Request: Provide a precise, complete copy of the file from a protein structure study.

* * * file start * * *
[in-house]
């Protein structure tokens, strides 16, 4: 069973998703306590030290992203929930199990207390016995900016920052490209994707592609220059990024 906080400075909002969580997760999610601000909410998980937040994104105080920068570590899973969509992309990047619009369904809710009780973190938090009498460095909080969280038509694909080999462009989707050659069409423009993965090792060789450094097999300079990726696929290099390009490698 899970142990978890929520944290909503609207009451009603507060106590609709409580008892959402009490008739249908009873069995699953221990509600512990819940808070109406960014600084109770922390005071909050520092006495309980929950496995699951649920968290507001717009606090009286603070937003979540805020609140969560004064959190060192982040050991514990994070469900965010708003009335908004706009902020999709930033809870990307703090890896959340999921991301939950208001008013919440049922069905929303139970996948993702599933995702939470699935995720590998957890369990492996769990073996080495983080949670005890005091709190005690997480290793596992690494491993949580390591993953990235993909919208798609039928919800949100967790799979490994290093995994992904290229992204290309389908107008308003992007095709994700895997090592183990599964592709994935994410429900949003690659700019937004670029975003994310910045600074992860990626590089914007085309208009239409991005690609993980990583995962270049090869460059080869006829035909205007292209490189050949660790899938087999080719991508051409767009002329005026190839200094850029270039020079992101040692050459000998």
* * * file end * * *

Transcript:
[in-house]
């Protein structure tokens, strides 16, 4: 069973998703306590030290992203929930199990207390016995900016920052490209994707592609220059990024 906080400075909002969580997760999610601000909410998980937040994104105080920068570590899973969509992309990047619009369904809710009780973190938090009498460095909080969280038509694909080999462009989707050659069409423009993965090792060789450094097999300079990726696929290099390009490698 899970142990978890929520944290909503609207009451009603507060106590609709409580008892959402009490008739249908009873069995699953221990509600512990819940808070109406960014600084109770922390005071909050520092006495309980929950496995699951649920968290507001717009606090009286603070937003979540805020609140969560004064959190060192982040050991514990994070469900965010708003009335908004706009902020999709930033809870990307703090890896959340999921991301939950208001008013919440049922069905929303139970996948993702599933995702939470699935995720590998957890369990492996769990073996080495983080949670005890005091709190005690997480290793596992690494491993949580390591993953990235993909919208798609039928919800949100967790799979490994290093995994992904290229992204290309389908107008308003992007095709994700895997090592183990599964592709994935994410429900949003690659700019937004670029975003994310910045600074992860990626590089914007085309208009239409991005690609993980990583995962270049090869460059080869006829035909205007292209490189050949660790899938087999080719991508051409767009002329005026190839200094850029270039020079992101040692050459000998």